Maybe our mind just tries to control/predict the outside world's behavior as a black box, (B) just tries to reproduce the functionality of (A) with an internal model, through evolution. In this case, how is implemented the functionality of (A) and (B) can be radically different, important is the functional similarity. Maybe (A) is a priori inside us, and we rediscover it by anamnesis, and this is how (B) emerges. Maybe, to connect with the orvellian/MWI, as J.A. Wheeler put it, it is all a game of 20 questions, and whatever (B) becomes, this establishes retroactively how (A) was. I hope your work may add some light here.

Good luck with your interesting and original research and with the contest,


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Author Marius Buliga replied on Dec. 25, 2010 @ 01:00 GMT
Dear Cristi,

Yes, something like this. One may add gestalt theories on top of this, and so on... This only shows that somehow this type of ideas are floating in the air.

But there are many things to say, like for example: how is this happening? Exactly how gestalt laws are implemented in the brain? Or, is it that simple? Let's make a tower with topology at the bottom and some rigid (or smooth) icing on top? These are surely just hints, except one, in my opinion: central notion is computation!

Indeed, from a descriptive point of view, the world of an affine space, say, is specified by all pairs and triples of points in a meaningful relation wrt the affine structure. If you want just a discretization, like a lattice in said space, then you have to give it somehow as a collection of points (pairs, triples, generators and relations...).

From a computational viewpoint you need only to specify a gate (a dilation gate) and a rule (quantum Yang-Baxter or left distributivity) for simplifying circuits made of such gates. Then you just give an unlimited supply of such gates.

If you want to walk around in this affine space then, no problem, just do steps using such gates. When you walk on the road in your city, in fact you don't need to know how every pebble in China is disposed.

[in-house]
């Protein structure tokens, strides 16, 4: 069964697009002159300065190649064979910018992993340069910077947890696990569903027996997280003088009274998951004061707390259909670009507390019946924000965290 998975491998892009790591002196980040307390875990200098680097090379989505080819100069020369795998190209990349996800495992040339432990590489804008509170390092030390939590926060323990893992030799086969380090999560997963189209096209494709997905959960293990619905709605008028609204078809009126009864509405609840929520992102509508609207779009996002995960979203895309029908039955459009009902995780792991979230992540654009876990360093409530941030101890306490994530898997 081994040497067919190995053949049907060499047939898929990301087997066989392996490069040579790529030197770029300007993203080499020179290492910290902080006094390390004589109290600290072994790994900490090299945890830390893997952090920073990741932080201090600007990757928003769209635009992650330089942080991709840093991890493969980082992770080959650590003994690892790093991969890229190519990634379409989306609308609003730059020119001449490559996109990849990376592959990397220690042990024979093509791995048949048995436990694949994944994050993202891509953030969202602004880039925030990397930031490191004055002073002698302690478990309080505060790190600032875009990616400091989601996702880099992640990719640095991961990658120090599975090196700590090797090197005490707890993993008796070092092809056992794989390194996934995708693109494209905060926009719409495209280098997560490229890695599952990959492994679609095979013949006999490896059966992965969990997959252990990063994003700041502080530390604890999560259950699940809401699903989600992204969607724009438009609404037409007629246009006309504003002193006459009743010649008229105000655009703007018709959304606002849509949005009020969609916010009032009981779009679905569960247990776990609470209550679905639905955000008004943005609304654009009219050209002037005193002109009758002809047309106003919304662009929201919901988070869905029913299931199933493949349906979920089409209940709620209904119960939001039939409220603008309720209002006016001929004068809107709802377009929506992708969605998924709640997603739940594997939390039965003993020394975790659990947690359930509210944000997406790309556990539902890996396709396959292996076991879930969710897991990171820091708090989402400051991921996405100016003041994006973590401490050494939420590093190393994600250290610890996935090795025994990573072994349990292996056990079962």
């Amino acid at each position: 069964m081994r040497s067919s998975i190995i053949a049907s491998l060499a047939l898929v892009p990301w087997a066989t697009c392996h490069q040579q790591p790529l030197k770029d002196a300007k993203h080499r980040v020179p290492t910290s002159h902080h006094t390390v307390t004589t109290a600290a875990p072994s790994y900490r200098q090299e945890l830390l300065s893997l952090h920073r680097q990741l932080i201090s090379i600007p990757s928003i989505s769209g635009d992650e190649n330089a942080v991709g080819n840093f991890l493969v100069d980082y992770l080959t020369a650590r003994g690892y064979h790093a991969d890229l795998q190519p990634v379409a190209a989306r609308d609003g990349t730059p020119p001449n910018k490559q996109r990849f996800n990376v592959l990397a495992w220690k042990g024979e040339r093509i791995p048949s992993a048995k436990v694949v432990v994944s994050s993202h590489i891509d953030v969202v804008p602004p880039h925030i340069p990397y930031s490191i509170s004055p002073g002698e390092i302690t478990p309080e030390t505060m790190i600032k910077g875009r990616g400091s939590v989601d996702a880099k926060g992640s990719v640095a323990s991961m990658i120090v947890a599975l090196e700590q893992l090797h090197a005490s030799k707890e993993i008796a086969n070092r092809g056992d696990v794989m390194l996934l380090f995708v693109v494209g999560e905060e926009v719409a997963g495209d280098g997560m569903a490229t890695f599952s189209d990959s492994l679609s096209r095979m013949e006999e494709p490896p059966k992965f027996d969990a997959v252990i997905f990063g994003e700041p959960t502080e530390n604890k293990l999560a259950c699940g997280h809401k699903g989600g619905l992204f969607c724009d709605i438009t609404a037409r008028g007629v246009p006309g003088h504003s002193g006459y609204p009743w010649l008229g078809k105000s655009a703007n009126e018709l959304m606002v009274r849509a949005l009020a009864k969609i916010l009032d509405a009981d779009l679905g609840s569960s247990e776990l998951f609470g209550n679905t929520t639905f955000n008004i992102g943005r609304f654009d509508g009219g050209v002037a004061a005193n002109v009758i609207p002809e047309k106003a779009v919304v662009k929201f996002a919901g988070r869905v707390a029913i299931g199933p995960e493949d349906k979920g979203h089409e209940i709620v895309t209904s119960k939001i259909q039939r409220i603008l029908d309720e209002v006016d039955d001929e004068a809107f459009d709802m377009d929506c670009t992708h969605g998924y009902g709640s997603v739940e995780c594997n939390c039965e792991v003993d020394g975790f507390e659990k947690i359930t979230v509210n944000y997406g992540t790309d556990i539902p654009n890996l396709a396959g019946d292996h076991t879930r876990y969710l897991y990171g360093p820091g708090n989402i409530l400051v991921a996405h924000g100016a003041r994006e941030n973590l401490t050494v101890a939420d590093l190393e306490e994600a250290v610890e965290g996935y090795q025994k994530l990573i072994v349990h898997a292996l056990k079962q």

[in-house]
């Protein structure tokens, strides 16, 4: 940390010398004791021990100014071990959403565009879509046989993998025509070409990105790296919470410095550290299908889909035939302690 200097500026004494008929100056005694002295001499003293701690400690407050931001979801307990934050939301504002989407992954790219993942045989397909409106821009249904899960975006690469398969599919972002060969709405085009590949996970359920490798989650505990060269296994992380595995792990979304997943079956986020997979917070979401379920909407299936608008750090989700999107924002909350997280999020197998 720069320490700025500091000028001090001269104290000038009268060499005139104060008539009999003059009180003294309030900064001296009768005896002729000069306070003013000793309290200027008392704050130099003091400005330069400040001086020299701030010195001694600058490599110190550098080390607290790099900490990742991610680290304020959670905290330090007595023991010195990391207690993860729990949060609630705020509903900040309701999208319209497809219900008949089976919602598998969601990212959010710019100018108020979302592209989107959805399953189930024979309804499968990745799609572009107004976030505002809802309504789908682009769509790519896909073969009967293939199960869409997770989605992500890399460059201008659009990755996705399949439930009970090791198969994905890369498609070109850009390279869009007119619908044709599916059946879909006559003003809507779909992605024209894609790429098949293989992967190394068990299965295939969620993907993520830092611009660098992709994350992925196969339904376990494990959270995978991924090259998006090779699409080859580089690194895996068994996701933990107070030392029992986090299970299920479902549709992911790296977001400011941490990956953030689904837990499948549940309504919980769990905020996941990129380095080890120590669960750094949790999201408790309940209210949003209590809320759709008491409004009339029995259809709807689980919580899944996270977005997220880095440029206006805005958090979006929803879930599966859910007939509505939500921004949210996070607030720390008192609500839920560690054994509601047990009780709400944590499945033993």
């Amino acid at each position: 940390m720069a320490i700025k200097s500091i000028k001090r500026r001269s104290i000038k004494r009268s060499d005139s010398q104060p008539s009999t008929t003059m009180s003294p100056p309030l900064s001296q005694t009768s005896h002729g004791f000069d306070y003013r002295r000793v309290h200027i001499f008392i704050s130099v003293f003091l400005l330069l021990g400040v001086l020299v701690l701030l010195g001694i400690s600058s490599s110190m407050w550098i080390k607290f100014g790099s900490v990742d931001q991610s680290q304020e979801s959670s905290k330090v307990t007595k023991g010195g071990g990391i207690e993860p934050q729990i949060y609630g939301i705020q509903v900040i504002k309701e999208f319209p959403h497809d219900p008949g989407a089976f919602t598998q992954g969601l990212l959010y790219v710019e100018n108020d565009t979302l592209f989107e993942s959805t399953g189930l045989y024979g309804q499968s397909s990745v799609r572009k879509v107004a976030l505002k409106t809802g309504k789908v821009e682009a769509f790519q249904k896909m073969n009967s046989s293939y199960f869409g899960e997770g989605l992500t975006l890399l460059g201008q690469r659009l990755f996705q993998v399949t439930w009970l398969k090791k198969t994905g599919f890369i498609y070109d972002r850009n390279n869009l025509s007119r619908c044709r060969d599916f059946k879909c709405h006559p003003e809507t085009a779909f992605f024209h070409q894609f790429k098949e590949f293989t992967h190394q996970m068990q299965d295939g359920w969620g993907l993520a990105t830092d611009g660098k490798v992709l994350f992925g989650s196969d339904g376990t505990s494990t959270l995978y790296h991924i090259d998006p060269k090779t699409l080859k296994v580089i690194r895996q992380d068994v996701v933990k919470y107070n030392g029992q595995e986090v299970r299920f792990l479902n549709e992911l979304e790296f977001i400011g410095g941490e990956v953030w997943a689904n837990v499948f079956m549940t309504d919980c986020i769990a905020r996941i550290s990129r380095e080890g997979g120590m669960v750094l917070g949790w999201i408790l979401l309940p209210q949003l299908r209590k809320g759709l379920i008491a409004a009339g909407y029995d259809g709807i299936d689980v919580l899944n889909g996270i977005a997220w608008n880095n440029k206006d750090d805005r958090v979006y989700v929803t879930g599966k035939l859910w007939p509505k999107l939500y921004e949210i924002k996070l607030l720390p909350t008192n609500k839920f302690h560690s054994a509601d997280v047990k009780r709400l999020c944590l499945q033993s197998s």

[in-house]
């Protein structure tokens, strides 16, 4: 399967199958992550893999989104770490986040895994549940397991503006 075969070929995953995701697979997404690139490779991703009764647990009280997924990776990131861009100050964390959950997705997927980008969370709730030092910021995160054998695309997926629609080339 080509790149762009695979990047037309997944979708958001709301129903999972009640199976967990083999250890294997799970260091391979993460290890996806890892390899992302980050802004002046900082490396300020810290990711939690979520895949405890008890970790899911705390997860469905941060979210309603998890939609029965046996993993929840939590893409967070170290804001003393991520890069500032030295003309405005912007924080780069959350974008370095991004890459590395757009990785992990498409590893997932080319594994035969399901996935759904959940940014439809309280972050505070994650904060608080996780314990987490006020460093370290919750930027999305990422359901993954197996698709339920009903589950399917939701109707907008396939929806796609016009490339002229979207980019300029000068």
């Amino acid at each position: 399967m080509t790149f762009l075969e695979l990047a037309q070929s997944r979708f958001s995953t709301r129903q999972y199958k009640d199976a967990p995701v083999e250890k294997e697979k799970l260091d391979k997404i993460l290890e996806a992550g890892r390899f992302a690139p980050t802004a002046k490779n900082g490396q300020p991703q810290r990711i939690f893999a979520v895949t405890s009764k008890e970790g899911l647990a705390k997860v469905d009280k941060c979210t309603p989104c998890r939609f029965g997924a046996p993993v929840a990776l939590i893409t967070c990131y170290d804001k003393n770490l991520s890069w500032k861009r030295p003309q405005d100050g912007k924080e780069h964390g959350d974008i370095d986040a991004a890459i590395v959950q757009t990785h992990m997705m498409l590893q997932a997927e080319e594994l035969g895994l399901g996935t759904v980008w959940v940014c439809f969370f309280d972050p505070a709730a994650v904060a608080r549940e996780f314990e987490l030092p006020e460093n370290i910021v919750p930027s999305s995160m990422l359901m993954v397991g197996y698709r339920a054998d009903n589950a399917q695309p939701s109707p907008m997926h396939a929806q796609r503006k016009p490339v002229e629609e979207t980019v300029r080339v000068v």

So computationally it is not the same as descriptively specifying a reality. In the discrete versus continuous issue the discrete part seems more fitted to an economical computational approach, but this might be only a prejudice due to the limited way that we understand computations.

An example of a computation which does not seem to be one of the type studied in computer science is performed by the first stages of the visual system, be it the one of the human or the one of the fly. So, what I suggest is that if we suppose the equivalence of (A) and (B) then we might import good ideas from (A) to (B) or from (B) to (A). And, what do you say, the world as seen by humans (and flies?) LOOKS pretty continuous, right?

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basudeba wrote on Feb. 9, 2011 @ 04:27 GMT
Dear Sir,

Plato was a great thinker and we differ from your interpretation of his statement. What he meant by sight is ocular perception, which, in conjunction with tactile perception generates the notion of numbers. We have written a book on number theory, in which we have defined number precisely. In our essay, we have referred to this briefly. Often scientists avoid precise definition and resort to operational definitions that are flexible enough to be manipulated in various ways to suit one’s convenience. Thus, we find different interpretations of quantum physics.

Number is a property of substances by which we differentiate between similars. If there are no other objects similar to the one perceived, it is said to be one. If there are others, then we perceive each as one similar to the other. The sequences of different perceptions give rise to the perception of different numbers. All physical phenomena are nothing but accumulation and reduction of numbers – thus, mathematical. However, fundamentally, mathematics is done only in two ways. Linear accumulation and reduction is called addition and subtraction. Non-linear accumulation and reduction is called multiplication and division. Linear accumulation is possible only between similars. Non-linear accumulation is possible only between partially similars.

Perception is possible only if there is motion. It is because perception is the result of measurement, which in turn is the comparison between similars. Comparison is an action that is possible with the application of energy that leads to motion. Without motion (including radiation), no perception is possible. Lines are mobile points, which are either closed or open ended. Geometry is related to motion, because it is related to fields and volumes, which are generated out of closed lines. From this perspective, reality, as defined by Plato, is neither primitive nor non-geometrical.